Three years ago today, oil traded at nearly $107 US a barrel. Things were looking pretty bright in Calgary that summer day. The city was rebuilding from the flood the year before, the job market was tight, salaries high, the real estate market was busy and prices buoyant.
However, by the end of the market day, oil had lost a little more than a dollar, beginning the brutal climbdown that pushed Alberta into an agonizing recession.
Now, with oil still struggling to top $50 a barrel, Calgary is a different city, one just starting to recover from years of recession.
"When you look at downtown Calgary, that sense of electricity in the air that's always been there, it's still there, but it's a bit duller now," said Calgary's Mayor Naheed Nenshi, in an interview with CBC News.
'I've been up on stages and been yelled at for saying this is good for us.' - Jim Button, co-founder Village Brewery
"Within a year we went from the lowest unemployment rate in any major city, where we had been for many, many years, to the highest," he said. "We went from zero per cent commercial vacancy downtown to nearly 30 per cent. I love roller-coasters, but this is too much."
The roller-coaster metaphor has gotten quite the workout in Alberta in the past three years, with much discussion about how to get off it — something that is tricky to do on the way down.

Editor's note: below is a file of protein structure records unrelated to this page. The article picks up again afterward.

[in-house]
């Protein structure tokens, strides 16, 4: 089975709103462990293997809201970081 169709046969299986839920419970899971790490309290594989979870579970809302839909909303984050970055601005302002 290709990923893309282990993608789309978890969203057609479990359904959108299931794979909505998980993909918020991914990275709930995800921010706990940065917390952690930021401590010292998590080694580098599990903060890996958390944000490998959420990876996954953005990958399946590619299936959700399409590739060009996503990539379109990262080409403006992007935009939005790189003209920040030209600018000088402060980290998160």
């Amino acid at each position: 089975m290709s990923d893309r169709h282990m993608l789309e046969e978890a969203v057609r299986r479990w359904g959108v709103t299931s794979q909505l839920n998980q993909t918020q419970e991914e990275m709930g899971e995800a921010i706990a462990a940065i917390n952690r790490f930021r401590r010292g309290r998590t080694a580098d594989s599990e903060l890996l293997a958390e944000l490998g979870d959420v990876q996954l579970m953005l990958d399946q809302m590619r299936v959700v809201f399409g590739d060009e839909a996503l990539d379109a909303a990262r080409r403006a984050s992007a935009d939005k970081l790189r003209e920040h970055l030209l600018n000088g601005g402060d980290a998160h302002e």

How bad did it get?
The price of oil hit bottom in the winter of 2016, around the time when mass layoffs were the norm.
Sharlene Massie owns the firm About Staffing, and in mid-2016 she had laid off much of her staff and was no longer taking a paycheque herself.
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"The fall of 2014, that was really hard," she said. "And by mid-2015, everyone was starting to figure out that this was going to last a while, and by mid-2016, everyone was fed up, something has got to happen here, we can't survive this. I had thousands of applicants every single week and we had hardly any business coming in the door."
At its peak, Calgary's unemployment rate topped 10 per cent, with more than 90,000 people looking for work in late 2016. That is uncomfortably high, but the unemployment rate alone doesn't tell the full story of a job market.
More Calgarians tend to be in the workforce, nearly 75 per cent at last count, and even when the unemployment rate got high, 66 per cent of residents still had a job, higher than in any other major city.
Housing, restaurants mostly stable
That relatively high employment rate explains why the housing market, at least for mid-priced homes, remains stable. While the average home price dropped nearly 12 per cent between 2014 and 2015 and has yet to recover, that was influenced by price drops in the most expensive homes.
'What I've seen is the mid-range, the $375,000 to $500,000 proprieties, have been selling and keeping our market afloat," said Len Wong, a Calgary Realtor with Re/Max.
Wong said that people buying those homes don't tend to work in the oilpatch and were more likely to have hung on to their jobs.